The web comprised nearly 42% of the growth in the U.S. retail market last year. E-commerce represented 11.7% of total sales in 2016, but ...
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The graphical, drag-and-drop interface of planograms makes them relatively easy to use by store managers and corporate merchandise managers, who typically attend corporate demonstrations on how to check inventory and planned sales data to configure a picture of how products will appear on store shelves, Waldron says. These demonstrations help store managers learn, for example, how to alter planograms initially designed by suppliers. Once planograms are completed, designated store personnel can view them online or print them out as easy-to-follow guides for displaying products, Waldron adds.
Learning the drill
Store managers and employees also must learn how to use planograms as part of execution management systems. Headquarters staff, via demonstrations to managers, and managers, via demonstrations to staff, show how to have employees, for example, check boxes online to indicate products have been displayed in the correct location and on schedule, and managers check online to confirm assigned tasks were completed as planned.
Borders has implemented a web-based execution management system from RedPrairie that controls the distribution of merchandising and operating plans across the chain. Rather than relying on a patchwork of phone calls, faxes, e-mails and meetings, a process that could result in missed or delayed instructions as well as difficulty in confirming compliance at stores, Borders now uses the RedPrairie execution management system to distribute a single version of merchandising and operating policies across its chain.
By having store employees check off completed tasks in the online task management system, corporate managers can confirm over the web store compliance with plans and get a chainwide view of how well all stores are meeting schedules. They can view, for example, if certain stores missed product launch deadlines because display fixtures didn’t arrive or because of insufficient staffing, and determine which stores may be ready for additional product launches and promotions.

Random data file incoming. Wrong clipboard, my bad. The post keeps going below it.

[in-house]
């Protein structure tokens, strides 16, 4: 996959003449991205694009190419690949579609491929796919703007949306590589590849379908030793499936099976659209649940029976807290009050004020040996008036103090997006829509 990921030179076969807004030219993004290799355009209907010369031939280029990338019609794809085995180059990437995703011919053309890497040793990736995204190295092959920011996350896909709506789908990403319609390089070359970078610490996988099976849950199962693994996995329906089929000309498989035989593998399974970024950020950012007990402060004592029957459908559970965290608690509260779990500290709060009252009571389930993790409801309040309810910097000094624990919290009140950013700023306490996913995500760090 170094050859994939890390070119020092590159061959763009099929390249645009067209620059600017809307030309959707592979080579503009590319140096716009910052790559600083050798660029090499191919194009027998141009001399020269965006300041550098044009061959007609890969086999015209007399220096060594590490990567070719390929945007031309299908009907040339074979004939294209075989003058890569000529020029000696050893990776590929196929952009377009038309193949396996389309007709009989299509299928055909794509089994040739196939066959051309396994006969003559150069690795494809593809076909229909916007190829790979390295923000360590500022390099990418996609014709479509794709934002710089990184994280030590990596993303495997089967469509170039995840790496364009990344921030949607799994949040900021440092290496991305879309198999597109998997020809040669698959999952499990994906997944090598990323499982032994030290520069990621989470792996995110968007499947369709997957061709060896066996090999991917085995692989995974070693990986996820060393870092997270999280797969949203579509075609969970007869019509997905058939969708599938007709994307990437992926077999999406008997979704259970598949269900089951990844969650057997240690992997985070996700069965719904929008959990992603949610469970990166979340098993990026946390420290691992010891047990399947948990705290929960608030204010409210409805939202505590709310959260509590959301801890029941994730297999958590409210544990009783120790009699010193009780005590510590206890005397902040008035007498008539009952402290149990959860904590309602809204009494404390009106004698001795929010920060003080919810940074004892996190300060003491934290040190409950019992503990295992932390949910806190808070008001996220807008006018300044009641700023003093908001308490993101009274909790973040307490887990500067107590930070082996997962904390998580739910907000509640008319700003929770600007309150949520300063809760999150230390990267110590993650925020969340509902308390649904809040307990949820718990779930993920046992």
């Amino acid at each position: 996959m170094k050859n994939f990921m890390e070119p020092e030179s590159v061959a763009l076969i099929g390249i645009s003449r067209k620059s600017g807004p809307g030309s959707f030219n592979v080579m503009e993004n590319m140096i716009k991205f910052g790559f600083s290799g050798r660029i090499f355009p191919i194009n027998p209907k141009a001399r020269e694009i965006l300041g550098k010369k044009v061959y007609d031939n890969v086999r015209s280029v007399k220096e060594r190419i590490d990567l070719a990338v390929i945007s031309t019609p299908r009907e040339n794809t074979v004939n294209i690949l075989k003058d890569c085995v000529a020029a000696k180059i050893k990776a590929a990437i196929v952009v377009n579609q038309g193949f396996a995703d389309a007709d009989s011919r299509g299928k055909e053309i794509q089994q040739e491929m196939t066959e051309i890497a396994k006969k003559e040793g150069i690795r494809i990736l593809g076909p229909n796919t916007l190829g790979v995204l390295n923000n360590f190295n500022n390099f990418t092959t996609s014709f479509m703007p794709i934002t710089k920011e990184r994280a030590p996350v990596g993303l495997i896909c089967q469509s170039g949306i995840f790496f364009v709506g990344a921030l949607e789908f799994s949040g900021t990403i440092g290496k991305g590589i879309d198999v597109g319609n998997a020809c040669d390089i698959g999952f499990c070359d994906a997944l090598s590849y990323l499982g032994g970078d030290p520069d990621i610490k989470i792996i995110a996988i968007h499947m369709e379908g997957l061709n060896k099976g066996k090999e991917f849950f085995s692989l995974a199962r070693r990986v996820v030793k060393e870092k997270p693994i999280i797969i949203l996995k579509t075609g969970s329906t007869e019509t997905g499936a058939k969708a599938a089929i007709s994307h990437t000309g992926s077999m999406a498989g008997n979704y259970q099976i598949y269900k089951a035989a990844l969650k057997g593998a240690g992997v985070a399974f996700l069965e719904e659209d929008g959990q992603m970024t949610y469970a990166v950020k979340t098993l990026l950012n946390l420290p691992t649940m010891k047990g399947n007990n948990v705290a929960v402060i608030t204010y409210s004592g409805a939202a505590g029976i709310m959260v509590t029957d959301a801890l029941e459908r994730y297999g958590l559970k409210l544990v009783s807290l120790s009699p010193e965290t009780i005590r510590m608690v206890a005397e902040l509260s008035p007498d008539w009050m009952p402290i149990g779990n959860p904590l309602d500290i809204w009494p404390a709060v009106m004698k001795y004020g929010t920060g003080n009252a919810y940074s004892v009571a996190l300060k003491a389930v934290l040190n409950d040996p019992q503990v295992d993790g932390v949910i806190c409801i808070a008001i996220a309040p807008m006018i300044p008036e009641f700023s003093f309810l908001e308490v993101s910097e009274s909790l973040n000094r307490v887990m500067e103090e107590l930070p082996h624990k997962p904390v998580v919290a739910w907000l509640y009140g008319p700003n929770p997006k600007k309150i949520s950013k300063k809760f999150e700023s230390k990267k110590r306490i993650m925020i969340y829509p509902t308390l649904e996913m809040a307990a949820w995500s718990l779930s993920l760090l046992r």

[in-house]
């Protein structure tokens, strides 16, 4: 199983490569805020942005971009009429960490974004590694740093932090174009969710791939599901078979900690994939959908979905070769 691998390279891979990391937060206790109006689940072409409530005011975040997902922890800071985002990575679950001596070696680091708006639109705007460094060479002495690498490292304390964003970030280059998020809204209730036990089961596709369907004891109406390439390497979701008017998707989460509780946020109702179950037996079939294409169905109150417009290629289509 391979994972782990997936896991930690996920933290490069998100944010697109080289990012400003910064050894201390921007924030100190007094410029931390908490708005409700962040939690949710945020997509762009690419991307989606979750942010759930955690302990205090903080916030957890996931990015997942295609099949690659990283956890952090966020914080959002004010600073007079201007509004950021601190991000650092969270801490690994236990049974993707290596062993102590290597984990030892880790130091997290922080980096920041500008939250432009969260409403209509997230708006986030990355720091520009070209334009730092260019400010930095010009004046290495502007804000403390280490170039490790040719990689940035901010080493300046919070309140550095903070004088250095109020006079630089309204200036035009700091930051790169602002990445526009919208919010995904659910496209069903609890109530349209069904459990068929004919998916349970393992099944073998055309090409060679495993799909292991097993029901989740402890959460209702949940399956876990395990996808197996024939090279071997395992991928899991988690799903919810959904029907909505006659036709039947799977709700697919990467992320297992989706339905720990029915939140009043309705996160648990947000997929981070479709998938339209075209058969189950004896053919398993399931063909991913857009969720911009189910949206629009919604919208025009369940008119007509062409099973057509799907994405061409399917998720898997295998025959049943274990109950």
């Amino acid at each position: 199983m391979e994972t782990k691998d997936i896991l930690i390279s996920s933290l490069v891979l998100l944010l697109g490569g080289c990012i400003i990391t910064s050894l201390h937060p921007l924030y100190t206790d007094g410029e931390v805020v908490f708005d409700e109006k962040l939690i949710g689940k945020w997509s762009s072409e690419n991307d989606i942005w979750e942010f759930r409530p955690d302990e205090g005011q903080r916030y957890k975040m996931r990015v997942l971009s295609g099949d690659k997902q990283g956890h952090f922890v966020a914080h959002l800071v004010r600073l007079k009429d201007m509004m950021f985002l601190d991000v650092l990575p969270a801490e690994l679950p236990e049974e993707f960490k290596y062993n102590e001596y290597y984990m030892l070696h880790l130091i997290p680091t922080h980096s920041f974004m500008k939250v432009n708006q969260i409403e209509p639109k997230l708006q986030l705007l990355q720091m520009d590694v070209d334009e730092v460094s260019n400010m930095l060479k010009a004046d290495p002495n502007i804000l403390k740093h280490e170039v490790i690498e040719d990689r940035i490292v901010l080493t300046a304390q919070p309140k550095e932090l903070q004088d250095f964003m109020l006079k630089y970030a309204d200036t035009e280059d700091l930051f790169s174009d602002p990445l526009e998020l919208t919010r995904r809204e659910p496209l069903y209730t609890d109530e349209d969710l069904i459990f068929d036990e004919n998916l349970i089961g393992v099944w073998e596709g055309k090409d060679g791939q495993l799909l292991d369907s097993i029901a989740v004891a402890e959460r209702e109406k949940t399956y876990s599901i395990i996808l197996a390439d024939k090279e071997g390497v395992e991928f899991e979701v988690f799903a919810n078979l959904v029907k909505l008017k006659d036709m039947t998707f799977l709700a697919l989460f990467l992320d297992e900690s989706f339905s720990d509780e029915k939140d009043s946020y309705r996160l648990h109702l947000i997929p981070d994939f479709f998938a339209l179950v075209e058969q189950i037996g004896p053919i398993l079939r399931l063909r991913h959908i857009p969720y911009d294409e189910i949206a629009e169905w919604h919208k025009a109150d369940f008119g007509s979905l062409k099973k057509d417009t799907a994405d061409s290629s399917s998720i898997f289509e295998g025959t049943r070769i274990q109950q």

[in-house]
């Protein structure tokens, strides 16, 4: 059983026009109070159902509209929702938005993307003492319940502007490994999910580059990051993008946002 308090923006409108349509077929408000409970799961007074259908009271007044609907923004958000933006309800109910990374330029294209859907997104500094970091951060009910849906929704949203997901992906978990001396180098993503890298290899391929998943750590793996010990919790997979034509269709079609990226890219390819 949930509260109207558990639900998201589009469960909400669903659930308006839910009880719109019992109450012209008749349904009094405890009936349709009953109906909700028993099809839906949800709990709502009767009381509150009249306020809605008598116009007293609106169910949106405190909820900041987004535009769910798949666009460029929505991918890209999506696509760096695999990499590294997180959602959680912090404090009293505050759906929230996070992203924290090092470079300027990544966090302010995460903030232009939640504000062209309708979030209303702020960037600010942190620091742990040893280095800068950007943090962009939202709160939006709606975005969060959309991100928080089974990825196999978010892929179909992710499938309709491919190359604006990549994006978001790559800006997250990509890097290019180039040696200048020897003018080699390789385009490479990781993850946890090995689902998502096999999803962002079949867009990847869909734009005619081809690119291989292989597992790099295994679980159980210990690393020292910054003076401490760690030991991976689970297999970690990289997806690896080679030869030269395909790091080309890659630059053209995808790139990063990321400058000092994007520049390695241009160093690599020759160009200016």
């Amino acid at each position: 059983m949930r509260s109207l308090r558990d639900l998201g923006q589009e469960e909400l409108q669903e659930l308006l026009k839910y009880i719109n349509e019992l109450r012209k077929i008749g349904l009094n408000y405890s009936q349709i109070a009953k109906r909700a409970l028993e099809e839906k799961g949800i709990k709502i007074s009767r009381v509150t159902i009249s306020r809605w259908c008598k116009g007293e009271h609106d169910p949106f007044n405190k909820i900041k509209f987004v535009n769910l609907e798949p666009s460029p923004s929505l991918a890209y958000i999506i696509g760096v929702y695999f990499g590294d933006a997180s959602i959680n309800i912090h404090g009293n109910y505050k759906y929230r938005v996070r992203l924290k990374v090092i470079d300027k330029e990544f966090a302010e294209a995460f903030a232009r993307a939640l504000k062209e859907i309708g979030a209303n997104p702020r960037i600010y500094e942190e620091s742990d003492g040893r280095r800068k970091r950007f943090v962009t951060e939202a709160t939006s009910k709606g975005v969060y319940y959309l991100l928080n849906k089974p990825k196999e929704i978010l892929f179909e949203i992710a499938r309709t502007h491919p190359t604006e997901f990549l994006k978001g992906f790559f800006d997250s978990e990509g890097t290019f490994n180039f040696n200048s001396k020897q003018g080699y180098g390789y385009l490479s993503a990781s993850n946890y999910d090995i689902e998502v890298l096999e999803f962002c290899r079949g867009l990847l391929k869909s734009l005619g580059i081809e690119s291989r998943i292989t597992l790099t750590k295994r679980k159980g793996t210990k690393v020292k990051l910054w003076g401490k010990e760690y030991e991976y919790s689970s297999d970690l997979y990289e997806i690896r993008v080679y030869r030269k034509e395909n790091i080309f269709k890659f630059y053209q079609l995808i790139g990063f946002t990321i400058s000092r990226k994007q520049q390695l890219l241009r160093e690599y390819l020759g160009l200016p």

Efficient use of store personnel is key, experts say. “The whole philosophy is to give 10% of labor costs and time back to the retailer by making store personnel more effective,” says Neil Goggin, vice president of execution management solutions at Red Prairie. In most cases, he adds, retailers will re-invest such savings into improved customer service. Borders says increased productivity from its execution management system has boosted sales, primarily from customers given extra service.
Matching planograms and other directives from headquarters with an individual store’s particular merchandising needs, however, can require multiple steps to arrange for the right mix of products and promotions. Having a web-enabled management communications tool accessible to all participants through web browsers on desktop computers and handhelds makes this a more efficient process, experts say.
The RedPrairie execution management system deployed by Borders, for example, is designed to organize store tasks into several steps and provide ongoing communications within a single portal between store and headquarters personnel. Formerly known as StorePerform, which RedPrairie acquired in early 2007, the execution management system is designed to make the distribution of planograms and other store operations information more effective in a task management environment that facilitates the assignment of that information to store personnel according to schedules that support planned promotions and product launches.
“We break down every step that needs to be done ahead of the scheduled date for a product to go on sale, ensuring stores have all the necessary products, signs, lights, labor and training,” Goggin says.
Execution management systems can be effective in all kinds of store categories. Food Lion, a chain of grocery stores throughout the eastern U.S., uses the web-enabled RetailAction execution management system from Reflexis along with a planogram application from Galleria Retail Technology Solutions to get corporate merchandising policies carried out across 1,200 stores.
The Reflexis system enables Food Lion executives to optimize workloads in stores, monitor store-level compliance with assigned tasks and provide store employees tools to increase efficiency in store operations, says Greg Finchum, director of retail productivity and standards at Food Lion. “It enables Food Lion to ensure the consistent execution of promotions and new product introductions,” he says.
Technology alone, of course, isn’t enough, says Steele of Borders.
One of the ongoing challenges for retailers deploying execution management systems is applying them to the most differentiated product groups within stores, he says. At Borders, most stores share about 80% of products, but the other 20% is usually geared to the local interests of each store’s customer base. And figuring how to best serve that 20% involves a long learning curve, he adds.
“We’ll upgrade the system to make it more personalized, accounting for each store’s customer demographics reflected in the space we give to product displays,” Steele says. “We’re still learning how to use the system better.”